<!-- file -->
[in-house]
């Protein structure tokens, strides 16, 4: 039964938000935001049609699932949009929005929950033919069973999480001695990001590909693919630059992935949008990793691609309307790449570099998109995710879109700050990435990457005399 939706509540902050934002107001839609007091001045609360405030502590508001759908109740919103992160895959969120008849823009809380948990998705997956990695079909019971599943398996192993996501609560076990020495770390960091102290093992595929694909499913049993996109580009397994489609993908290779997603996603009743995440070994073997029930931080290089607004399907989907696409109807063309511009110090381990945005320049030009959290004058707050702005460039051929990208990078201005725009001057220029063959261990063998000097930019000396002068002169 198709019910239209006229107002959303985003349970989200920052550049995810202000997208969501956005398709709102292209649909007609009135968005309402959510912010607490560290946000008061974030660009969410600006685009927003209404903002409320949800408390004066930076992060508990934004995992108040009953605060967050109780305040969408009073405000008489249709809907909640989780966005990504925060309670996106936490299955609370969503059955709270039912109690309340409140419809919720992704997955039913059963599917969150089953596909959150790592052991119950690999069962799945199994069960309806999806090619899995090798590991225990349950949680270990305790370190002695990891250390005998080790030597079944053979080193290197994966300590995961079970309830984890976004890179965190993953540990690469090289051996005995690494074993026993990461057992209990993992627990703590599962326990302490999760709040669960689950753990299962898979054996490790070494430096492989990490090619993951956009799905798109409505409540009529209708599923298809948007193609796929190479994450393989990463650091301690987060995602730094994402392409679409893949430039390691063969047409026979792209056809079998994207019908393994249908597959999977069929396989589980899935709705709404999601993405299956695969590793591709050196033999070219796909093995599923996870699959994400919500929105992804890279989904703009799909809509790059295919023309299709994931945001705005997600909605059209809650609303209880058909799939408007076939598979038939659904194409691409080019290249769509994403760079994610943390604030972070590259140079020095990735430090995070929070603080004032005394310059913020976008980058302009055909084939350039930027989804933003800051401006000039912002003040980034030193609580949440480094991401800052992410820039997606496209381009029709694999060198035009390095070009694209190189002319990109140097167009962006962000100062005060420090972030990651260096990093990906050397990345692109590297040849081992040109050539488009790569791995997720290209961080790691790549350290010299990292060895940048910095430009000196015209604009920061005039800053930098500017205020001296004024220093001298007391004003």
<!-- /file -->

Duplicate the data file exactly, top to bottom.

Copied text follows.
[in-house]
């Protein structure tokens, strides 16, 4: 039964938000935001049609699932949009929005929950033919069973999480001695990001590909693919630059992935949008990793691609309307790449570099998109995710879109700050990435990457005399 939706509540902050934002107001839609007091001045609360405030502590508001759908109740919103992160895959969120008849823009809380948990998705997956990695079909019971599943398996192993996501609560076990020495770390960091102290093992595929694909499913049993996109580009397994489609993908290779997603996603009743995440070994073997029930931080290089607004399907989907696409109807063309511009110090381990945005320049030009959290004058707050702005460039051929990208990078201005725009001057220029063959261990063998000097930019000396002068002169 198709019910239209006229107002959303985003349970989200920052550049995810202000997208969501956005398709709102292209649909007609009135968005309402959510912010607490560290946000008061974030660009969410600006685009927003209404903002409320949800408390004066930076992060508990934004995992108040009953605060967050109780305040969408009073405000008489249709809907909640989780966005990504925060309670996106936490299955609370969503059955709270039912109690309340409140419809919720992704997955039913059963599917969150089953596909959150790592052991119950690999069962799945199994069960309806999806090619899995090798590991225990349950949680270990305790370190002695990891250390005998080790030597079944053979080193290197994966300590995961079970309830984890976004890179965190993953540990690469090289051996005995690494074993026993990461057992209990993992627990703590599962326990302490999760709040669960689950753990299962898979054996490790070494430096492989990490090619993951956009799905798109409505409540009529209708599923298809948007193609796929190479994450393989990463650091301690987060995602730094994402392409679409893949430039390691063969047409026979792209056809079998994207019908393994249908597959999977069929396989589980899935709705709404999601993405299956695969590793591709050196033999070219796909093995599923996870699959994400919500929105992804890279989904703009799909809509790059295919023309299709994931945001705005997600909605059209809650609303209880058909799939408007076939598979038939659904194409691409080019290249769509994403760079994610943390604030972070590259140079020095990735430090995070929070603080004032005394310059913020976008980058302009055909084939350039930027989804933003800051401006000039912002003040980034030193609580949440480094991401800052992410820039997606496209381009029709694999060198035009390095070009694209190189002319990109140097167009962006962000100062005060420090972030990651260096990093990906050397990345692109590297040849081992040109050539488009790569791995997720290209961080790691790549350290010299990292060895940048910095430009000196015209604009920061005039800053930098500017205020001296004024220093001298007391004003």